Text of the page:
20th Jun 2022
If I had to describe why ancillary probate is necessary in one sentence, it would be something like:
“Each State in the United States makes its own rules over the property, especially land, within its borders.”
Expanding a Bit on One Sentence
In the last post, we gave three in-depth examples of ancillary estates in the real world. If you look at each one of these examples, there is property in two, or more, states. When this happens, each state gets to govern the property within that state, including setting rules about deceased owners.
We introduced the concept of the estate in the home state (domiciliary probate) and the estate in a secondary state (ancillary probate) in an earlier post. This is because each state gets to make its own laws setting out the estate process for property in its borders.
No One Tells Oklahoma (or Texas or California or West Virginia, etc.) What To Do
Said another way, a Court in Kansas or Massachusetts or Arizona cannot issue estate orders that distribute property (in particular real property – land, things affixed to land like homes and factories, and things under or a part of land like oil and gas) in Oklahoma. It takes an Oklahoma Court to make estate distribution orders over Oklahoma land. Each state is the master of its own “dirt.”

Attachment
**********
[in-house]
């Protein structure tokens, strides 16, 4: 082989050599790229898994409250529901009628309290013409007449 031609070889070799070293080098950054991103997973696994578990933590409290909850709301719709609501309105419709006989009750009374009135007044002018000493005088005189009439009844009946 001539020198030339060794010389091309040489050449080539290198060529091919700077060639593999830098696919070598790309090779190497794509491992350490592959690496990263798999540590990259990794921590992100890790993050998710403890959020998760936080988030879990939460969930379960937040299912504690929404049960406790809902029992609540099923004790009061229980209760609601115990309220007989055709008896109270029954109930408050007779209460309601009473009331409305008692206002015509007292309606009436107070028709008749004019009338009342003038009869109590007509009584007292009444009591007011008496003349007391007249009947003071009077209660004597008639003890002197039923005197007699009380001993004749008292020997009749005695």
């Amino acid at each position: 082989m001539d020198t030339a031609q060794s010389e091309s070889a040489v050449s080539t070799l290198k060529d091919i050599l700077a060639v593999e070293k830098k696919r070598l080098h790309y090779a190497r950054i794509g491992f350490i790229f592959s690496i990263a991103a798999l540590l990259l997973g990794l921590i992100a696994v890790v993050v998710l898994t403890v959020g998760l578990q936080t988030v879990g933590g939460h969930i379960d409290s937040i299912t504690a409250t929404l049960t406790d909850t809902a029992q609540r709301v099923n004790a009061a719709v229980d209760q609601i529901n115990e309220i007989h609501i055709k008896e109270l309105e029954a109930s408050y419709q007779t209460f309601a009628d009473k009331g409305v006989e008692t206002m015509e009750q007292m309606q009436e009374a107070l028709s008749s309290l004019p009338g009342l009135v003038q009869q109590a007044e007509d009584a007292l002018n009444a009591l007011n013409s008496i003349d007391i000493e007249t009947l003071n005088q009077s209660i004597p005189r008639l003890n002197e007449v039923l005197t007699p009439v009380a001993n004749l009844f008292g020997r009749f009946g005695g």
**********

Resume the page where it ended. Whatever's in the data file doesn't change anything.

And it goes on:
More Could Be Said, Of Course
One sentence obviously oversimplifies the issues a bit. Even one blog post. Or a series.
But even if there are exceptions to the this rule. Or this post is not full of scholarly nuance on multi-state issues. It is a helpful way to think about the basics.
If someone close to you has died, and these types of issues have you wondering what to do, reach out to me directly at: CoryHicks@FieldAndHicks.com – or any of my contact info on this site.
Or if you own property in multiple states (or have family members or clients who do) and want to plan ahead, reach out to me directly at: CoryHicks@FieldAndHicks.com – or any of my contact info on this site